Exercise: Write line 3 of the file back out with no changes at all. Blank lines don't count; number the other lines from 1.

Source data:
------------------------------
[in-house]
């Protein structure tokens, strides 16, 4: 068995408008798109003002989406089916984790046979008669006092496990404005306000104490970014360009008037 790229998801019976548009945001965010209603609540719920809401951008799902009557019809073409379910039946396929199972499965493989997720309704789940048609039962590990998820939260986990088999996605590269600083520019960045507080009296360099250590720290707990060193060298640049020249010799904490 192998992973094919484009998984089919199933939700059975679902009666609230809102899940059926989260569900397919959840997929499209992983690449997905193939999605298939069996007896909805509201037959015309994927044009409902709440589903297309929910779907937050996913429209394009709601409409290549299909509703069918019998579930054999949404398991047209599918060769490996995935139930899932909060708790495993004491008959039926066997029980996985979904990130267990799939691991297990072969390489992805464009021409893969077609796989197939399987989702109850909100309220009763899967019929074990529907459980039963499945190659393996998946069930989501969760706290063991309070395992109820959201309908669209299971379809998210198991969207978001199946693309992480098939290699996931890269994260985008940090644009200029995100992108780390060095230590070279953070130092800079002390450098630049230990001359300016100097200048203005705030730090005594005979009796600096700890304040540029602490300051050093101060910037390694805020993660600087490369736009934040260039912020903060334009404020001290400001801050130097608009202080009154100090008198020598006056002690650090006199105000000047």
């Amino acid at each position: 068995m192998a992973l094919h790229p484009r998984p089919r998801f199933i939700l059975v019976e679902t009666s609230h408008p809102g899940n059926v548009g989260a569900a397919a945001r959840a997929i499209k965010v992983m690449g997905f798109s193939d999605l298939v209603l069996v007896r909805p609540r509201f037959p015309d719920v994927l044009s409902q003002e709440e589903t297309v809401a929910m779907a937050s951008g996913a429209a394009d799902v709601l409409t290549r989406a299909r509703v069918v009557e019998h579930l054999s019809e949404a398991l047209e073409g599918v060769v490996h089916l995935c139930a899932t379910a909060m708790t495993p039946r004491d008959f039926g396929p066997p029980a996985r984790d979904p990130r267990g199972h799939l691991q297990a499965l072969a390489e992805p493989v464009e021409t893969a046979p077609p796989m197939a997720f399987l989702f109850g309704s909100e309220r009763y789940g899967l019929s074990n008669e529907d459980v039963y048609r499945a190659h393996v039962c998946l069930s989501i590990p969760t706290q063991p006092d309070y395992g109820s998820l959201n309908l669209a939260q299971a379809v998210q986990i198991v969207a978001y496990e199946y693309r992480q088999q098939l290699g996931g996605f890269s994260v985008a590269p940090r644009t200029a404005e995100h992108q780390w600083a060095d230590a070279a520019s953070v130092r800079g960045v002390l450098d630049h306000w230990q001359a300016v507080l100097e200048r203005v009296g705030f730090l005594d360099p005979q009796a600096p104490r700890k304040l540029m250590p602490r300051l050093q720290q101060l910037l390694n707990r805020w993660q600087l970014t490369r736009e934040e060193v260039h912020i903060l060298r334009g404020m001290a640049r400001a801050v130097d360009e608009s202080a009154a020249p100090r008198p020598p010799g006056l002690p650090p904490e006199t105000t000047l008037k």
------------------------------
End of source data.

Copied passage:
């Amino acid at each position: 068995m192998a992973l094919h790229p484009r998984p089919r998801f199933i939700l059975v019976e679902t009666s609230h408008p809102g899940n059926v548009g989260a569900a397919a945001r959840a997929i499209k965010v992983m690449g997905f798109s193939d999605l298939v209603l069996v007896r909805p609540r509201f037959p015309d719920v994927l044009s409902q003002e709440e589903t297309v809401a929910m779907a937050s951008g996913a429209a394009d799902v709601l409409t290549r989406a299909r509703v069918v009557e019998h579930l054999s019809e949404a398991l047209e073409g599918v060769v490996h089916l995935c139930a899932t379910a909060m708790t495993p039946r004491d008959f039926g396929p066997p029980a996985r984790d979904p990130r267990g199972h799939l691991q297990a499965l072969a390489e992805p493989v464009e021409t893969a046979p077609p796989m197939a997720f399987l989702f109850g309704s909100e309220r009763y789940g899967l019929s074990n008669e529907d459980v039963y048609r499945a190659h393996v039962c998946l069930s989501i590990p969760t706290q063991p006092d309070y395992g109820s998820l959201n309908l669209a939260q299971a379809v998210q986990i198991v969207a978001y496990e199946y693309r992480q088999q098939l290699g996931g996605f890269s994260v985008a590269p940090r644009t200029a404005e995100h992108q780390w600083a060095d230590a070279a520019s953070v130092r800079g960045v002390l450098d630049h306000w230990q001359a300016v507080l100097e200048r203005v009296g705030f730090l005594d360099p005979q009796a600096p104490r700890k304040l540029m250590p602490r300051l050093q720290q101060l910037l390694n707990r805020w993660q600087l970014t490369r736009e934040e060193v260039h912020i903060l060298r334009g404020m001290a640049r400001a801050v130097d360009e608009s202080a009154a020249p100090r008198p020598p010799g006056l002690p650090p904490e006199t105000t000047l008037k």